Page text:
As modern inventions go, virtual reality headsets are among the most exciting. The idea of slipping into a virtual world, interacting with fantastical environments and characters, is a prospect with unlimited potential.
Following a high-profile $2 billion acquisition by Facebook last year, fledgling company Oculus VR proved that its own headset, the Oculus Rift, is worth getting excited about. Since then, a number of other tech companies, from Sony to Google, have jumped aboard the virtual reality train. After decades of overambitious failures and disappointments, the technology for immersive virtual reality is really here.
Oculus Leads the Way
Thanks to the Oculus Rift headset’s clever use of lenses, motion detection and low latency screen, the user is instantly transported into another world. Whether that means a tour of our solar system, riding a terrifying rollercoaster, or just wandering through a 3D mock-up of your future home, the results are breathtaking.
Unfortunately for some visually impaired users, the Oculus Rift can present an issue when it comes to wearing glasses.
The physical design of the Development Kit models are not wholly conducive to wearing an additional set of lenses, making it a potentially uncomfortable experience. Additionally, as anyone that’s tried watching a movie with both spectacles and 3D Glasses will tell you, there can be an issue with distracting reflections and lens flare.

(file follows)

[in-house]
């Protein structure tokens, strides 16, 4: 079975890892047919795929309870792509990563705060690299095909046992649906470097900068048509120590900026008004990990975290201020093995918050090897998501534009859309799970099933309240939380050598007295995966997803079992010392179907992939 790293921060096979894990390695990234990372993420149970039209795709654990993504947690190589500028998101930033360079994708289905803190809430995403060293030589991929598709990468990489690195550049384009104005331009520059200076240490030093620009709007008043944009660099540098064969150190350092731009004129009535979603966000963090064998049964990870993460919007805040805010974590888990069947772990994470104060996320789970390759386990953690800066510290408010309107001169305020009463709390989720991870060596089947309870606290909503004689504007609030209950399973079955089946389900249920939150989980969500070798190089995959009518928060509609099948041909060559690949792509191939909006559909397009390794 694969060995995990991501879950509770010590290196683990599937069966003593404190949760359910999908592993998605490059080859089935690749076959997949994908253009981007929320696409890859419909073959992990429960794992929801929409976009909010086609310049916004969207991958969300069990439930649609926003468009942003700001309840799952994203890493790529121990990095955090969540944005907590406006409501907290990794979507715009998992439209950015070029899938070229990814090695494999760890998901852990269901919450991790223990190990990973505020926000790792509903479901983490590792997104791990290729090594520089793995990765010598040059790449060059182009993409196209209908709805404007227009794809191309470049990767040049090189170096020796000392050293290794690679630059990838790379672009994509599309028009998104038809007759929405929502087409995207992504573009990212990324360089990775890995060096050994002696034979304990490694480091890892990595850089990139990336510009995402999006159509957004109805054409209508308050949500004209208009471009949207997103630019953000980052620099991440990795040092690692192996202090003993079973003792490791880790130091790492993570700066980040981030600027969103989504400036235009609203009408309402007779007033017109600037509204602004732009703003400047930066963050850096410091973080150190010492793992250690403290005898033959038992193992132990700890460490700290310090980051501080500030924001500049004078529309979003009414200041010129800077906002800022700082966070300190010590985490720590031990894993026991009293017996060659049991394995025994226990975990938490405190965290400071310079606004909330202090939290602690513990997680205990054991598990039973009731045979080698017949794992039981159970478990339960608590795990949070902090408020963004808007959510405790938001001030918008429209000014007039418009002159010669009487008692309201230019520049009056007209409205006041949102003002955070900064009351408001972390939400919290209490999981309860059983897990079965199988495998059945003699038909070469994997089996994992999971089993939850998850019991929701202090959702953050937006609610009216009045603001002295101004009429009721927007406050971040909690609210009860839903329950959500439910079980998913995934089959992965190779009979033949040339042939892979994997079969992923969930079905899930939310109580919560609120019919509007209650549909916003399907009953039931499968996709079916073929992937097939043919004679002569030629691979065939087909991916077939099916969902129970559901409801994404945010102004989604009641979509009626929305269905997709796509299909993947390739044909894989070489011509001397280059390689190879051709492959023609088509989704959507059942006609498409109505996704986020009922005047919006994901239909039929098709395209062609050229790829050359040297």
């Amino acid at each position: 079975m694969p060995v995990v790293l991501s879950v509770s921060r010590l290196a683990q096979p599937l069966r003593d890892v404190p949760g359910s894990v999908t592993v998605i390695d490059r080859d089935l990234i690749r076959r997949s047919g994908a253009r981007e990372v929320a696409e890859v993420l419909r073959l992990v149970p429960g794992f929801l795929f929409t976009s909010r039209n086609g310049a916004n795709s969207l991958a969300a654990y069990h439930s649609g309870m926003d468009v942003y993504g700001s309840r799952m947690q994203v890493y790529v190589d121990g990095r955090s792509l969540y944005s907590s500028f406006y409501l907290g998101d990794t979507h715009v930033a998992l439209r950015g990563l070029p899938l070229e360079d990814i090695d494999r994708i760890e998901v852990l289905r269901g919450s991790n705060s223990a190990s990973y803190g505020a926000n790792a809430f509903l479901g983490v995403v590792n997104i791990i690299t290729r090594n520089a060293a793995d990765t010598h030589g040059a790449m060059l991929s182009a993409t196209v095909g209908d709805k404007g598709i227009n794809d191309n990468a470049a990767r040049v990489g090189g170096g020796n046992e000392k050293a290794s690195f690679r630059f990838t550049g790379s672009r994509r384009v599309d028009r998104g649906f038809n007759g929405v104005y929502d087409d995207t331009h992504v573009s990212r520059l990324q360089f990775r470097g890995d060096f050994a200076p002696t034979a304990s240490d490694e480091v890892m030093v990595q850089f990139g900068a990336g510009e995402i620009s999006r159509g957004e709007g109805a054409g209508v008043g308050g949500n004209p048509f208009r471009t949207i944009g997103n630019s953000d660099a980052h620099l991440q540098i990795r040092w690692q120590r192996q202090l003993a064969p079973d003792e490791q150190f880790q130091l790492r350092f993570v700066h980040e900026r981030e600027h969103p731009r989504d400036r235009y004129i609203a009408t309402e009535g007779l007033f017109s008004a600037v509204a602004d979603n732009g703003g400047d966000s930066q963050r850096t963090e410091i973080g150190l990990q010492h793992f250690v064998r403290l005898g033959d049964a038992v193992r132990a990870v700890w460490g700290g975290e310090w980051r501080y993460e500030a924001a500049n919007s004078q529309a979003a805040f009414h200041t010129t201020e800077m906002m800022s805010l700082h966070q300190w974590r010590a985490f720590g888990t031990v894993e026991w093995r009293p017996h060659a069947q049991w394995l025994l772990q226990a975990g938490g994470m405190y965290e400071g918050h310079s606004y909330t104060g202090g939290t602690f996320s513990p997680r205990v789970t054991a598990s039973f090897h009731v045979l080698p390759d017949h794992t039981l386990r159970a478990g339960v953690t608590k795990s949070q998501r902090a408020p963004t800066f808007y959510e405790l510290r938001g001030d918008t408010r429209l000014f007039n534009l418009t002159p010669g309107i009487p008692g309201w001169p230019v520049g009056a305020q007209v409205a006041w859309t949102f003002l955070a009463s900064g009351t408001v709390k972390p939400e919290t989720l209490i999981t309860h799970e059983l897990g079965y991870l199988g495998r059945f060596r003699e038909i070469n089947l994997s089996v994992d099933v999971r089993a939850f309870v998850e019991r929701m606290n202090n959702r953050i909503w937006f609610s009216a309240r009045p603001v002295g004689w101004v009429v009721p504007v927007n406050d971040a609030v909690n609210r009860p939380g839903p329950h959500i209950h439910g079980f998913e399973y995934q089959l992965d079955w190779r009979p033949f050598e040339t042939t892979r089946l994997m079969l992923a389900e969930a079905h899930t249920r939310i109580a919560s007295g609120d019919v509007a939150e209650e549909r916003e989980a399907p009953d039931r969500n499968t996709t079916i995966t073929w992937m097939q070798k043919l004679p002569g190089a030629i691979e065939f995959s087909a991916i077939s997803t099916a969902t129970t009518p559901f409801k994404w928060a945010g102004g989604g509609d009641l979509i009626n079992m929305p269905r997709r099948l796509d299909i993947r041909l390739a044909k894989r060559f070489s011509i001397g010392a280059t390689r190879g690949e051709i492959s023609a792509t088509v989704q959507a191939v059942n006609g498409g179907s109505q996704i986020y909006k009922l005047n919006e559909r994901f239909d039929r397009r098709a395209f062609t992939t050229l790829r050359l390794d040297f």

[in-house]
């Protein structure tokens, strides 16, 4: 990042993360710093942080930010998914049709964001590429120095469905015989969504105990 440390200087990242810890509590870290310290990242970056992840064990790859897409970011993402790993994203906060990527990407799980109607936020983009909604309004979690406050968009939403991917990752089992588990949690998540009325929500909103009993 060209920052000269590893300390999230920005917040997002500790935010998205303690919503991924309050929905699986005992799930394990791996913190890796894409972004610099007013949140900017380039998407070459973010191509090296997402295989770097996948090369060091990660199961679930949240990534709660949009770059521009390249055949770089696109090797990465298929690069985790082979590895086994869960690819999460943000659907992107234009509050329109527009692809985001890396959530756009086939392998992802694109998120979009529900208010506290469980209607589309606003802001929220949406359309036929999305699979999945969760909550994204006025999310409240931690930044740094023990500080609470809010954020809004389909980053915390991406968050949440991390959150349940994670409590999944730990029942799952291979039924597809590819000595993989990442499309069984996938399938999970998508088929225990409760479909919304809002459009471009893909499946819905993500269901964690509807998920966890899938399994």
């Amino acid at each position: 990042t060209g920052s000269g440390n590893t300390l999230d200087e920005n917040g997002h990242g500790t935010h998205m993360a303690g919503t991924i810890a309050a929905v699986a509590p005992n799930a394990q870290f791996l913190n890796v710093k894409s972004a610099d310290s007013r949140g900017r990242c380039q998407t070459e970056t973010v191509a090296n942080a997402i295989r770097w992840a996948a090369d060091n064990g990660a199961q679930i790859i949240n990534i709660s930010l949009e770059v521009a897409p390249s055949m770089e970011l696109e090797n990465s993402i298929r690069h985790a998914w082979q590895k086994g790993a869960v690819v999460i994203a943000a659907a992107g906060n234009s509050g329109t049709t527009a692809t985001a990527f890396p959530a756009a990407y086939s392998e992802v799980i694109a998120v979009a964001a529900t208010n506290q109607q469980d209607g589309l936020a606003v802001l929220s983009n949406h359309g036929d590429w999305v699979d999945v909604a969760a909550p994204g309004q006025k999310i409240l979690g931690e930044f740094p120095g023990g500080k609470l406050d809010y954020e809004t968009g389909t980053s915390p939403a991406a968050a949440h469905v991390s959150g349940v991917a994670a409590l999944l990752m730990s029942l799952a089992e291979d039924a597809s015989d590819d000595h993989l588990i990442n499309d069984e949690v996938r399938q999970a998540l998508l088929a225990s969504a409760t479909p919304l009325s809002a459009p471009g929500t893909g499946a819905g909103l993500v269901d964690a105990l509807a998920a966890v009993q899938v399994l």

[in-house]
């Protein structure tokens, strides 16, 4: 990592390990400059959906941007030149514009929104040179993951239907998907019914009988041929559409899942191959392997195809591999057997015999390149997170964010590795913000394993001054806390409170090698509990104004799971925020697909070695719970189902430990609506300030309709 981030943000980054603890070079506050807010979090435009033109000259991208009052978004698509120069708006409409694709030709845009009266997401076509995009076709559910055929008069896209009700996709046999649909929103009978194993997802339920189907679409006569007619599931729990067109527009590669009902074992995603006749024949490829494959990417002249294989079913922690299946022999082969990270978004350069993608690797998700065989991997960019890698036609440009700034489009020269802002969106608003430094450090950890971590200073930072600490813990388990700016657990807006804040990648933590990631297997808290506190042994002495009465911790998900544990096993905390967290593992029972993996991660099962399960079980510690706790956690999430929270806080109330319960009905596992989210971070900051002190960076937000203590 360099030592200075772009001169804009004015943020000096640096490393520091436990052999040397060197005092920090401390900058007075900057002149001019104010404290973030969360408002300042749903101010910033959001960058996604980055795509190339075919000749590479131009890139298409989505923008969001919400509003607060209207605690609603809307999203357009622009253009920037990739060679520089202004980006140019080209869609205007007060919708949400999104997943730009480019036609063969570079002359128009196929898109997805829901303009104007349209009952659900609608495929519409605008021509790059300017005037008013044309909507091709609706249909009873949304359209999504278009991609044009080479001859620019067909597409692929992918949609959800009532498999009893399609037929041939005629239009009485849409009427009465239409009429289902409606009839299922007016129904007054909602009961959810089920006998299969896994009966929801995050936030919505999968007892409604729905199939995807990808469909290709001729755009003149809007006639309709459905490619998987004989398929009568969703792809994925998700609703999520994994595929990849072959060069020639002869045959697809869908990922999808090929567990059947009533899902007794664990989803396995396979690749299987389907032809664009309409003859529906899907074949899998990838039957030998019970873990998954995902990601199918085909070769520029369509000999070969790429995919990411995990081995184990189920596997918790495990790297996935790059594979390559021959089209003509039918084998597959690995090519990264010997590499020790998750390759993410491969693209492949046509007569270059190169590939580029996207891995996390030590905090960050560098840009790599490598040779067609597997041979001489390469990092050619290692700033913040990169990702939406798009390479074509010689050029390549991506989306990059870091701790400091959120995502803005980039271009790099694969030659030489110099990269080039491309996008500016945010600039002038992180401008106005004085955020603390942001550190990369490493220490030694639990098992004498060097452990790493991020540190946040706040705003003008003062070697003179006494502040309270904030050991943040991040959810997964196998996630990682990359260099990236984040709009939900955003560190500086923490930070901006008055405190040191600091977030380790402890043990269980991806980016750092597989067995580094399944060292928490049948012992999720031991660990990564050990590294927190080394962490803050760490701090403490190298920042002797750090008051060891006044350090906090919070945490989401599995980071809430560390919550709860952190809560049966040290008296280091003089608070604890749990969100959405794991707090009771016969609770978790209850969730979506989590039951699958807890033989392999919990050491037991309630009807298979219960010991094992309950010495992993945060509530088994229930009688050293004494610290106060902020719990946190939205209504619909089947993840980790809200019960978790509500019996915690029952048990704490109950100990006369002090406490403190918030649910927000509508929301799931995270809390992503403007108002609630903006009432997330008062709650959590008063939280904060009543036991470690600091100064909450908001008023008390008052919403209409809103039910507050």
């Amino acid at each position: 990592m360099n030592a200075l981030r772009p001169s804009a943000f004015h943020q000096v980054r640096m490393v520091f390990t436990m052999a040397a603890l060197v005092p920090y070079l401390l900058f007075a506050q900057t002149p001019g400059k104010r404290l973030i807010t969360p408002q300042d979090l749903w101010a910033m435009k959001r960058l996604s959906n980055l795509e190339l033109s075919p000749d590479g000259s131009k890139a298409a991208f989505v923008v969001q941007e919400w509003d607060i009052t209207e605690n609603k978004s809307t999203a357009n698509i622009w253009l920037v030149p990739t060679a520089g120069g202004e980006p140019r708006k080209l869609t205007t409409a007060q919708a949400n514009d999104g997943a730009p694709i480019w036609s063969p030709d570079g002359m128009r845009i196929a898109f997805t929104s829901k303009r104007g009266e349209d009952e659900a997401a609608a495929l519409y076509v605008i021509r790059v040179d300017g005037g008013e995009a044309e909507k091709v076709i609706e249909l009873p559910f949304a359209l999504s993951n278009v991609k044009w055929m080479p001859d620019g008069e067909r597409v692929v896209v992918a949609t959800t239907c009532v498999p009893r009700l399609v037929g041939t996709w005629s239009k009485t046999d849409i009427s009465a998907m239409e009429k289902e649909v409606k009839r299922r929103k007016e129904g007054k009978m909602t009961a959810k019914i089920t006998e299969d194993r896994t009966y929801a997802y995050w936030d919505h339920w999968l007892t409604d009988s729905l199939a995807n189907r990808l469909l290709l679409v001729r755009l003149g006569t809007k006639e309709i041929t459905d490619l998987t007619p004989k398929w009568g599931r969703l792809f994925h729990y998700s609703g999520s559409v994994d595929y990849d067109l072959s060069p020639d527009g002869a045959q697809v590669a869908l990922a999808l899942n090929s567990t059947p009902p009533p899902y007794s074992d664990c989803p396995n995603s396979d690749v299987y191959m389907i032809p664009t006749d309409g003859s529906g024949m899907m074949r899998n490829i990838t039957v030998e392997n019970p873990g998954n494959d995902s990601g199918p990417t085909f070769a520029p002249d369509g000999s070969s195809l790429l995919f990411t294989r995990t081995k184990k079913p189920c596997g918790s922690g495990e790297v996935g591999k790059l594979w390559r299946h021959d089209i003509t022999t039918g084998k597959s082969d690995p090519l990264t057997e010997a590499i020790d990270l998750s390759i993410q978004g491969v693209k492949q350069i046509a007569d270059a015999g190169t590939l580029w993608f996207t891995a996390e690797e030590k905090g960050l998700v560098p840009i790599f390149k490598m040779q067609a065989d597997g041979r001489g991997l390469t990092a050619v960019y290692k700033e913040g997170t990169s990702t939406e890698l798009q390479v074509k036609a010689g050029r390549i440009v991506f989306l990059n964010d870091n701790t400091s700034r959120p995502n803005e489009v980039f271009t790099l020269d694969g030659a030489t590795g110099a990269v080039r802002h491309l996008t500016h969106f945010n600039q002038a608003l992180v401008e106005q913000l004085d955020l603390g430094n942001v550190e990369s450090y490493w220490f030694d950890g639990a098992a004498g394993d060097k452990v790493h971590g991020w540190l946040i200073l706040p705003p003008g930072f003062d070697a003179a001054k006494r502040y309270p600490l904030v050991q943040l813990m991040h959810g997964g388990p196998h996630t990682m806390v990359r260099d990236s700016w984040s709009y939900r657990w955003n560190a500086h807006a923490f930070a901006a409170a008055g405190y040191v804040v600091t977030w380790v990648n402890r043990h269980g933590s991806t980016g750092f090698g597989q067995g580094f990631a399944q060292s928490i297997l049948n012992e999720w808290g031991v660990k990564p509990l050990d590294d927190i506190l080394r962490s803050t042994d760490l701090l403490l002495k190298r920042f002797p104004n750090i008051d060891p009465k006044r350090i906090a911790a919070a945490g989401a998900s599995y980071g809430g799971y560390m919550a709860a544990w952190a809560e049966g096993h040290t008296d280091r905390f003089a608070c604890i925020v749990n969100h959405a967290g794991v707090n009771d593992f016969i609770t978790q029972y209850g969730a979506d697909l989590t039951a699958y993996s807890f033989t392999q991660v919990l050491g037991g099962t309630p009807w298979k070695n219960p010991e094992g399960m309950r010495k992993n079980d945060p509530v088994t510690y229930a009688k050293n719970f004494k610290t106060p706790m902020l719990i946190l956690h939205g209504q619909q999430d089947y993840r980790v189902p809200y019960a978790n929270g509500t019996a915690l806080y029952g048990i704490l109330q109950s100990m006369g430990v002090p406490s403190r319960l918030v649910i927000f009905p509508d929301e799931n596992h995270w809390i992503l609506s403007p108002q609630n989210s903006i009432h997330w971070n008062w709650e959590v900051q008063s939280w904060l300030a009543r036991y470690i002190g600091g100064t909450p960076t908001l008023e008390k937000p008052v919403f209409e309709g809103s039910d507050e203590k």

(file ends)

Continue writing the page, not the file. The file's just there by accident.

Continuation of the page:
Thankfully, contact lenses are able to immediately remedy this set of problems. By design, contact lenses do nothing to lessen the comfort of wearing an Oculus Rift (or any other competing devices.) There’s also no issue with off-putting reflections or lens flare, as there is no gap between the contact lenses and the eye itself. The Development Kits also come with three sets of removable lenses, which can alter the screens position to compensate for visual impairment.
2015 and Beyond…
With all this in mind, there’s one question that’s just begging to be asked. Why not cut out the need for a headset, and put the technology within contact lenses in the first place?
In the race for non-intrusive virtual reality technology, it’s something that tech companies and inventors have been asking for decades. In fact, contact lens VR is a lot closer than you might think.
Washington tech company Innovega began flaunting its iOptik contact lenses last year. Unlike the Oculus Rift headset, the iOptik doesn’t aim to take you into a totally virtual world. Instead, the lenses are embedded with micro-components that augment images on top of what you’re already seeing.
This idea of an ‘augmented’ reality has most famously been explored by Google Glass, which takes the form of a slim headset that places a tiny screen in the top-right corner of the eye’s vision. The iOptik offers a relatively elegant solution - the contact lens design far less intrusive, and it’s able to augment images anywhere within the eye’s field of vision.
With the consumer release of the Oculus Rift expected to arrive later this year, 2015 will be host to the beginnings of a virtual reality revolution - and it’s clear that contact lenses will play an important part in this technological upheaval.